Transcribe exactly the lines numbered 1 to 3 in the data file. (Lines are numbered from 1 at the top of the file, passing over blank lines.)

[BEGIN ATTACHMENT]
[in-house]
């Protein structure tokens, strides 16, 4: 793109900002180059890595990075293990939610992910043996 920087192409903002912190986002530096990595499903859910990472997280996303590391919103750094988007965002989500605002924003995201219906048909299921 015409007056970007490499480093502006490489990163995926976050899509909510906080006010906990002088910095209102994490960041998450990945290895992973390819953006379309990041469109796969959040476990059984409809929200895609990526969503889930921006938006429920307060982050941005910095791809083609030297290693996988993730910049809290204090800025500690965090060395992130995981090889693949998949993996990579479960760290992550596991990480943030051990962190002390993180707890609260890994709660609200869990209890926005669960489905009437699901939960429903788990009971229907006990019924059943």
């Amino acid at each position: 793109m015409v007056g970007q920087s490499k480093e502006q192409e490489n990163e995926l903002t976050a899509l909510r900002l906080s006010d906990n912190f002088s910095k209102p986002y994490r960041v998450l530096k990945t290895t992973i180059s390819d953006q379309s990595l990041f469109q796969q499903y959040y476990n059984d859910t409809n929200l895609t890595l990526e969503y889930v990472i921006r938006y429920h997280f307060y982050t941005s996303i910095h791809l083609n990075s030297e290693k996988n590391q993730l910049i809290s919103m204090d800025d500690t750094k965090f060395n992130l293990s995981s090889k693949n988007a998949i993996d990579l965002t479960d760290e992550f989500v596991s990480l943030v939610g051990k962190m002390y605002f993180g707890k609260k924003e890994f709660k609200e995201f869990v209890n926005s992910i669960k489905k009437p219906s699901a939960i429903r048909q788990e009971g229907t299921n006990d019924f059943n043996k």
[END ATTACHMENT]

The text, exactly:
[in-house]
């Protein structure tokens, strides 16, 4: 793109900002180059890595990075293990939610992910043996 920087192409903002912190986002530096990595499903859910990472997280996303590391919103750094988007965002989500605002924003995201219906048909299921 015409007056970007490499480093502006490489990163995926976050899509909510906080006010906990002088910095209102994490960041998450990945290895992973390819953006379309990041469109796969959040476990059984409809929200895609990526969503889930921006938006429920307060982050941005910095791809083609030297290693996988993730910049809290204090800025500690965090060395992130995981090889693949998949993996990579479960760290992550596991990480943030051990962190002390993180707890609260890994709660609200869990209890926005669960489905009437699901939960429903788990009971229907006990019924059943």
């Amino acid at each position: 793109m015409v007056g970007q920087s490499k480093e502006q192409e490489n990163e995926l903002t976050a899509l909510r900002l906080s006010d906990n912190f002088s910095k209102p986002y994490r960041v998450l530096k990945t290895t992973i180059s390819d953006q379309s990595l990041f469109q796969q499903y959040y476990n059984d859910t409809n929200l895609t890595l990526e969503y889930v990472i921006r938006y429920h997280f307060y982050t941005s996303i910095h791809l083609n990075s030297e290693k996988n590391q993730l910049i809290s919103m204090d800025d500690t750094k965090f060395n992130l293990s995981s090889k693949n988007a998949i993996d990579l965002t479960d760290e992550f989500v596991s990480l943030v939610g051990k962190m002390y605002f993180g707890k609260k924003e890994f709660k609200e995201f869990v209890n926005s992910i669960k489905k009437p219906s699901a939960i429903r048909q788990e009971g229907t299921n006990d019924f059943n043996k």